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So why is it a ridiculous question? Well, first of all, it’s not a literal question but a figurative one. After all, if Reagan were alive today, he would be 102 years old.
Are more women choosing politics as a career, and if not, why? How much clout do women have at the ballot box? Are they voting differently from men in presidential elections? And, finally, what are we likely to see in November?
When he took office in 2009, Obama’s job approval rating with women had reached 70 percent; today it has slipped to 49 percent — a precipitous decline of 21 points. This is why the president has been working overtime to court the women’s vote. But here’s the interesting thing: It’s not working.
One constant factor in the 14 contests with exit polls is that Mitt Romney has tended to run best among high-income and high-education voters. His leading opponents -- Newt Gingrich in South Carolina and Georgia, Ron Paul in Iowa, New Hampshire and Virginia, and Rick Santorum everywhere else -- have run best among low-income and low-education voters.
Last week’s election indicates that the GOP marriage with the white working class is on the rocks. That’s bad news, since the epic Republican landslide in 2010 was fueled by record-high margins among these voters.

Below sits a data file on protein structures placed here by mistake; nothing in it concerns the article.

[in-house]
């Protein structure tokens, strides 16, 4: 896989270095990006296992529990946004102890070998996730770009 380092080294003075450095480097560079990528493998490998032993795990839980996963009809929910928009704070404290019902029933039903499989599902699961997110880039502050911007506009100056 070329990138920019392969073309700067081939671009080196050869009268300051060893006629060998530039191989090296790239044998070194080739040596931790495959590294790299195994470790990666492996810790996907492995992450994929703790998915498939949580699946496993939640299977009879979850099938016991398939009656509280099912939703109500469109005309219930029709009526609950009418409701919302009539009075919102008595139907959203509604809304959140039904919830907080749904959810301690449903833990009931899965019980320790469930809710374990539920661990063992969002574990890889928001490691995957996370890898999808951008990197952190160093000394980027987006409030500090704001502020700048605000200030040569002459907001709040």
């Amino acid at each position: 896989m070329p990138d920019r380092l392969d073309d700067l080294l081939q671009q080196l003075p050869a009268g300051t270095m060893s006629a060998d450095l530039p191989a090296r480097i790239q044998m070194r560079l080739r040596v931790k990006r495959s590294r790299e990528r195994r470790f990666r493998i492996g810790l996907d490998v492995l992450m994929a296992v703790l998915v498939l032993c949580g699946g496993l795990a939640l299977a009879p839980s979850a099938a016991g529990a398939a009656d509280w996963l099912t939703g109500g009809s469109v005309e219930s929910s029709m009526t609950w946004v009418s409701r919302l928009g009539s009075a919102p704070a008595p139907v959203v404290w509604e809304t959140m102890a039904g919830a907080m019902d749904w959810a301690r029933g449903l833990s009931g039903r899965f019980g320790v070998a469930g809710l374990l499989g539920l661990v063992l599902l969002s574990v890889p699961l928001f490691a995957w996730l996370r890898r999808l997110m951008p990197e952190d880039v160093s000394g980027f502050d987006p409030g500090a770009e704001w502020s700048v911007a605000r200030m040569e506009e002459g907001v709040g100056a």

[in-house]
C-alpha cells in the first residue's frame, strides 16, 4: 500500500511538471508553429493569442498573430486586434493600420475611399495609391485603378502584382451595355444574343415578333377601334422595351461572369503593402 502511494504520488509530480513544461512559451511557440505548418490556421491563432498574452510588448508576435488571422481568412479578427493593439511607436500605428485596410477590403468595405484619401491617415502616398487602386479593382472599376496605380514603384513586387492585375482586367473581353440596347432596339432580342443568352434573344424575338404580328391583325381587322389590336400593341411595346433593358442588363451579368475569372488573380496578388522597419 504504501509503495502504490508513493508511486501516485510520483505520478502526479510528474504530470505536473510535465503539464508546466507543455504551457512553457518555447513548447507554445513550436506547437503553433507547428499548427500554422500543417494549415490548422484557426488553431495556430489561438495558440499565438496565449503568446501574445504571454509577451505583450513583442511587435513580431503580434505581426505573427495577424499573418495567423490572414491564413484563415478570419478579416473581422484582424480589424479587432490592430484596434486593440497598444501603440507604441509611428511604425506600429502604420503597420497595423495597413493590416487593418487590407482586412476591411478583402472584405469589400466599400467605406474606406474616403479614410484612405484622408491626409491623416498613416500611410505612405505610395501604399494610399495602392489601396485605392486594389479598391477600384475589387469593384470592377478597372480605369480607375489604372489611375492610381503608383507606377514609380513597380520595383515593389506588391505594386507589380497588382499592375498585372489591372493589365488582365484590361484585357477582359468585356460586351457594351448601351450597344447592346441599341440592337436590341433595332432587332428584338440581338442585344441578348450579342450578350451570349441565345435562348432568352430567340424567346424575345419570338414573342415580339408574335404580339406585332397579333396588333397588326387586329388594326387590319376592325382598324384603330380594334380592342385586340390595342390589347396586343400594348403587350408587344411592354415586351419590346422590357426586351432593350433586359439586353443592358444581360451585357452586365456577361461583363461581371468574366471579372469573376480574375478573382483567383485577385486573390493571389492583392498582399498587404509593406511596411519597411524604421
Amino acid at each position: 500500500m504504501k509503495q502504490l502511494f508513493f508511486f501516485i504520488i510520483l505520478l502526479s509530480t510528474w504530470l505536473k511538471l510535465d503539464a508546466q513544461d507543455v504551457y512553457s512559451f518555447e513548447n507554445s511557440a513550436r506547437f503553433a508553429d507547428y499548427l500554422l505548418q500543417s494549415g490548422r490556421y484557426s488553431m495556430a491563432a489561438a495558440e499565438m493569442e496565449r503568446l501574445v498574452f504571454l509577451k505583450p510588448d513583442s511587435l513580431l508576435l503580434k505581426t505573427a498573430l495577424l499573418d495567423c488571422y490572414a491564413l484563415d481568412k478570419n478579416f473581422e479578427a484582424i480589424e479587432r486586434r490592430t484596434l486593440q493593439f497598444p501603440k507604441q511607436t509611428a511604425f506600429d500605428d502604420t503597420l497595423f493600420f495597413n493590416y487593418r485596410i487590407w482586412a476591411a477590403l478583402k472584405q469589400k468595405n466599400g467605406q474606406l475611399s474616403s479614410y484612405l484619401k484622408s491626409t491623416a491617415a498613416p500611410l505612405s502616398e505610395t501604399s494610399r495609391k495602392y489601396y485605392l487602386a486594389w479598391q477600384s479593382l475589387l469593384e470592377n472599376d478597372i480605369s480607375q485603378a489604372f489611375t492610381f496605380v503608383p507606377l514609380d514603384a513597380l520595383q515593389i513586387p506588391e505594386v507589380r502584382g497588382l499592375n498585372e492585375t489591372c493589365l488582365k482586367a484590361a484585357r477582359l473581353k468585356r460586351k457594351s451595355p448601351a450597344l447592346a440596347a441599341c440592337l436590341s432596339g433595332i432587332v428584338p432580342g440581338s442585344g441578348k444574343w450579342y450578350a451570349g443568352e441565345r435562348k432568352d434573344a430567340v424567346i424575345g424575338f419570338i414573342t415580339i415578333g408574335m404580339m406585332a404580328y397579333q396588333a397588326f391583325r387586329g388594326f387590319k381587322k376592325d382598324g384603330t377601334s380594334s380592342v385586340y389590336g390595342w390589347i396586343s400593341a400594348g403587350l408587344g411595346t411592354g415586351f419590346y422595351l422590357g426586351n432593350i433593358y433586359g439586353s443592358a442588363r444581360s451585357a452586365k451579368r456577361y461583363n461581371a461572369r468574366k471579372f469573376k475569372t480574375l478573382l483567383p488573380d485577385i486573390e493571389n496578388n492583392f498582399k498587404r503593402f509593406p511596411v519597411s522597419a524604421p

If Occupy Wall Street is a sincere, organic, grassroots movement for radical change and overturning the status quo, it can't be 100 percent behind the guy who's been running the country for the last three years.
Join a diverse group of panelists — including sociologists, education experts, and students — for a discussion of how public policy and culture can help families lay a firmer foundation for their children’s educational success, and of how the effects of paternal involvement vary by socioeconomic background.
This event will coincide with the release of a new report by AEI’s Mary Habeck, which analyzes why current national security policy is failing to stop the advancement of al Qaeda and its affiliates and what the US can do to develop a successful strategy to defeat this enemy.
During this event, experts with many different views on the ACA will offer their predictions for the future.